"Given he has 163 already," Kristen Burgess, of the PGA Tour's competition administration, said in an email, "I think that he will meet his goal."
    Essentially, Allred is playing with house money despite having conditional status on the Web.com. So low is his ranking, he expects to have to Monday qualify on that tour to get in early tournaments and improve his status.
    Besides Web.com finals eligibility, PGA performances don't carry over to the feeder tour.
    There are other scenarios, too.
    If Allred can get to 278 FedExCup points on the PGA — equal to 150th on last year's points list —0 he'd earn special temporary membership. The non-member restrictions of 12 PGA tournaments and seven sponsor exemptions would be lifted.
    This is where the appeal of his story could come in handy. The shelf life.
    The 33-year-old Allred is in his 12th year as a pro, and he's made a lot of contacts and written a lot of letters to tournament hosts seeking consideration for exemption. One of the nicest guys you'd meet, he offers to participate in whatever promotions or events the event has going.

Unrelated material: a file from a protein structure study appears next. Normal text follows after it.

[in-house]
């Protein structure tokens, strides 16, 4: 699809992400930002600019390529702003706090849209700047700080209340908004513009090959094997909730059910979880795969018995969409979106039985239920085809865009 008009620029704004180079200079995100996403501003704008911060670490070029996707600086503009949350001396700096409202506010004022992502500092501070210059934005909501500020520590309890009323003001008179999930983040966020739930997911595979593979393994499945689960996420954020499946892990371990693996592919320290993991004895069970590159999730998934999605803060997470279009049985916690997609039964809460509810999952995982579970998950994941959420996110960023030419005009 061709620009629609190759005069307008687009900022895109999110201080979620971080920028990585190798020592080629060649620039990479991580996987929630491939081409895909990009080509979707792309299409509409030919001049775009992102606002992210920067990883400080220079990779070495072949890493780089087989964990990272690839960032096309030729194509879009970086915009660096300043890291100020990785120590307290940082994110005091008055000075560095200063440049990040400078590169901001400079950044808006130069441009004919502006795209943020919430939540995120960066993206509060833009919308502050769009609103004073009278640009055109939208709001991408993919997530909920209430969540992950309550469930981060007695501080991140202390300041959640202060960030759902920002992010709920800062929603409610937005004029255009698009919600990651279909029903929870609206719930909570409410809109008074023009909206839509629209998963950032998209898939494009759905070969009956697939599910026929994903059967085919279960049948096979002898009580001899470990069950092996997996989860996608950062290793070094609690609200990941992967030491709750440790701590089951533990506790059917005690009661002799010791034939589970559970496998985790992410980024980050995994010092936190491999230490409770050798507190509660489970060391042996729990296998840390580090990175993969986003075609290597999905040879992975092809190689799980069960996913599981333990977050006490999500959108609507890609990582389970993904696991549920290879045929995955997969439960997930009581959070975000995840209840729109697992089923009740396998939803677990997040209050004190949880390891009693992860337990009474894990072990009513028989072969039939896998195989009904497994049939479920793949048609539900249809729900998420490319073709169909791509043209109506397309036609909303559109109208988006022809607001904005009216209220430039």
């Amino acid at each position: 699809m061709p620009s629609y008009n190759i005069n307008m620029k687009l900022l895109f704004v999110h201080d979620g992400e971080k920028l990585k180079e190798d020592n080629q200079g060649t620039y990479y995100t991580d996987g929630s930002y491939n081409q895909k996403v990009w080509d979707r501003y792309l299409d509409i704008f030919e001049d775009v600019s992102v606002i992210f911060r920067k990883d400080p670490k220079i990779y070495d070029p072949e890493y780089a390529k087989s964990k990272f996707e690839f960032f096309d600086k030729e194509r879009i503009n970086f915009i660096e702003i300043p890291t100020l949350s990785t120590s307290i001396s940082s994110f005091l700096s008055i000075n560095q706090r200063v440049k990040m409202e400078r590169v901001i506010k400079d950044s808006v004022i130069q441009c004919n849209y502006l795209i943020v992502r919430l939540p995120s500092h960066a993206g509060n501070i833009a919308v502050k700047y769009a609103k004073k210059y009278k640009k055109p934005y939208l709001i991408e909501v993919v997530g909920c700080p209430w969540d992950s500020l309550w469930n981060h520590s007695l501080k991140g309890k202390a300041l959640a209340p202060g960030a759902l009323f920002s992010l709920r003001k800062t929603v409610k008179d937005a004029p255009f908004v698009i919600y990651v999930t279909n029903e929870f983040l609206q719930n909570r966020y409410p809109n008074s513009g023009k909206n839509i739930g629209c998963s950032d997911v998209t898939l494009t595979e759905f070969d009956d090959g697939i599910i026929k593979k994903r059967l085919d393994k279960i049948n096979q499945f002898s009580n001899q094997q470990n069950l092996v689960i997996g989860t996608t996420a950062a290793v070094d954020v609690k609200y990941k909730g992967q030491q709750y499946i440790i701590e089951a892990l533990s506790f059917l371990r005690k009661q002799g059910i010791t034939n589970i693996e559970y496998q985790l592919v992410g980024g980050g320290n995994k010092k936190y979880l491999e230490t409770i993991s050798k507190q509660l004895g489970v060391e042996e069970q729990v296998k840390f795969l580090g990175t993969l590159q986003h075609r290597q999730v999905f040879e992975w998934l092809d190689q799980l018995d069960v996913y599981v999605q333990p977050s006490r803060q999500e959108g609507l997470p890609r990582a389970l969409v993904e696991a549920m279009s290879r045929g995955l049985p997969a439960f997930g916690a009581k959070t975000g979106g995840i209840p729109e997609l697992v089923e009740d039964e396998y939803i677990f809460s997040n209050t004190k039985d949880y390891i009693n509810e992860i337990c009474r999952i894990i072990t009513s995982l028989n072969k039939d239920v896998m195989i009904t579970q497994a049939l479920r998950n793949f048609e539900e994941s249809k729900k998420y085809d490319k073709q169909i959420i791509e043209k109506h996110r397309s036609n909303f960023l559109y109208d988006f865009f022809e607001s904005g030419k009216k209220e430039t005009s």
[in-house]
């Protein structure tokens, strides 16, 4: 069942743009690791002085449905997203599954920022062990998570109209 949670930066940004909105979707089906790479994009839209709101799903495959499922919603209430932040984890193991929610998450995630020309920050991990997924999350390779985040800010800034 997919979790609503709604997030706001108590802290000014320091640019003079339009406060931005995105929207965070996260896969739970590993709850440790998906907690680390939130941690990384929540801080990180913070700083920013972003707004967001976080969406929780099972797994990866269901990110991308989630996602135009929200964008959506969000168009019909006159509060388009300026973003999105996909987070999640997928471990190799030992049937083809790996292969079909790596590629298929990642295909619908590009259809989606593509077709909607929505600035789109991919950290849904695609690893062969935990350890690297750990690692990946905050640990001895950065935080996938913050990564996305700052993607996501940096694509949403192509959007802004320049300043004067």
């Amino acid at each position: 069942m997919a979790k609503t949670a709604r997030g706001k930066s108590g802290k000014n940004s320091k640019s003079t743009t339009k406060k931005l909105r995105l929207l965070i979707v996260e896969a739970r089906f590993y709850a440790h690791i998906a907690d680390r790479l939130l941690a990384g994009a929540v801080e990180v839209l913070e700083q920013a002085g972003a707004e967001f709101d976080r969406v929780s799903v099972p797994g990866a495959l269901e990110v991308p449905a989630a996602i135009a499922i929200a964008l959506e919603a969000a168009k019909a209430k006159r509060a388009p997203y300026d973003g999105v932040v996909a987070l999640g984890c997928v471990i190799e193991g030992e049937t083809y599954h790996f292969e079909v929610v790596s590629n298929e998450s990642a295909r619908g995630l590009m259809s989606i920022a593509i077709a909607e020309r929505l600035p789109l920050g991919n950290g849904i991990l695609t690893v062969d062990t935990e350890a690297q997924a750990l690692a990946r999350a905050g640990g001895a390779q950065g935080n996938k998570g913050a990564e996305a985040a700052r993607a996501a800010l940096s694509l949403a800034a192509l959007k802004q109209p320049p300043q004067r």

But being a nice guy doesn't necessarily cut it. Exemptions are hard to get.
    Lee Janzen, for instance, winner of two U.S. Opens, couldn't get one into the Northern Trust. He tried to Monday qualify, failed, then offered his caddie to Allred.
    "They're all over the board in terms of how they dole them out," Schuchmann said of sponsors and their exemptions. "There's not a clear explanation of how they do that. Every tournament is different."
    Often, exemptions are given to up-and-coming players. The idea is, if they're treated well, then enjoy tour success, they'll return to said stepping-stone events.